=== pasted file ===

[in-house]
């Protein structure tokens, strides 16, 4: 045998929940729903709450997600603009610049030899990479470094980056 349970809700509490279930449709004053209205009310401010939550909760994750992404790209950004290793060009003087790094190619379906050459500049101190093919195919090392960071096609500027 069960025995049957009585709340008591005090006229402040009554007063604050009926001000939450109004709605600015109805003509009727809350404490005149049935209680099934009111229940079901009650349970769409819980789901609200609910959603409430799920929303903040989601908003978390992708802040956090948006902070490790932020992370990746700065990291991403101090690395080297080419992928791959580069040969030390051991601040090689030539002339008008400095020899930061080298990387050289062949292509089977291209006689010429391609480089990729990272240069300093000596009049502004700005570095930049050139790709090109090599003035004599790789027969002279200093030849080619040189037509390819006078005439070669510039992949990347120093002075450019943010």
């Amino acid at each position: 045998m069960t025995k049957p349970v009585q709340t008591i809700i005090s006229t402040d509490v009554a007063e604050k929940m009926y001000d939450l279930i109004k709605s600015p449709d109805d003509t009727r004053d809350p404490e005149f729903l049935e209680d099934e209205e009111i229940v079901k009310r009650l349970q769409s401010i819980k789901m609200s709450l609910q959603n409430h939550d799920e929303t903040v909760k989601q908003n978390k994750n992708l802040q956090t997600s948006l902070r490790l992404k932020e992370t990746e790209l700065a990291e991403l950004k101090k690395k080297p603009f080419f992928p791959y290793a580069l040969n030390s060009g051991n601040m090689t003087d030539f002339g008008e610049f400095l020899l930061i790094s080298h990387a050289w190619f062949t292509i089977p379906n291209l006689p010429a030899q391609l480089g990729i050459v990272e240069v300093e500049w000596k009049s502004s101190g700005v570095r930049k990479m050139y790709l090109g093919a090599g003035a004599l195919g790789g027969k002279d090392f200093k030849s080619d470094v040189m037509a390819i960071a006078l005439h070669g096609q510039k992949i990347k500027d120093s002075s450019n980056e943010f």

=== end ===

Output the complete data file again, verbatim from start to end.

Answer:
[in-house]
């Protein structure tokens, strides 16, 4: 045998929940729903709450997600603009610049030899990479470094980056 349970809700509490279930449709004053209205009310401010939550909760994750992404790209950004290793060009003087790094190619379906050459500049101190093919195919090392960071096609500027 069960025995049957009585709340008591005090006229402040009554007063604050009926001000939450109004709605600015109805003509009727809350404490005149049935209680099934009111229940079901009650349970769409819980789901609200609910959603409430799920929303903040989601908003978390992708802040956090948006902070490790932020992370990746700065990291991403101090690395080297080419992928791959580069040969030390051991601040090689030539002339008008400095020899930061080298990387050289062949292509089977291209006689010429391609480089990729990272240069300093000596009049502004700005570095930049050139790709090109090599003035004599790789027969002279200093030849080619040189037509390819006078005439070669510039992949990347120093002075450019943010």
């Amino acid at each position: 045998m069960t025995k049957p349970v009585q709340t008591i809700i005090s006229t402040d509490v009554a007063e604050k929940m009926y001000d939450l279930i109004k709605s600015p449709d109805d003509t009727r004053d809350p404490e005149f729903l049935e209680d099934e209205e009111i229940v079901k009310r009650l349970q769409s401010i819980k789901m609200s709450l609910q959603n409430h939550d799920e929303t903040v909760k989601q908003n978390k994750n992708l802040q956090t997600s948006l902070r490790l992404k932020e992370t990746e790209l700065a990291e991403l950004k101090k690395k080297p603009f080419f992928p791959y290793a580069l040969n030390s060009g051991n601040m090689t003087d030539f002339g008008e610049f400095l020899l930061i790094s080298h990387a050289w190619f062949t292509i089977p379906n291209l006689p010429a030899q391609l480089g990729i050459v990272e240069v300093e500049w000596k009049s502004s101190g700005v570095r930049k990479m050139y790709l090109g093919a090599g003035a004599l195919g790789g027969k002279d090392f200093k030849s080619d470094v040189m037509a390819i960071a006078l005439h070669g096609q510039k992949i990347k500027d120093s002075s450019n980056e943010f």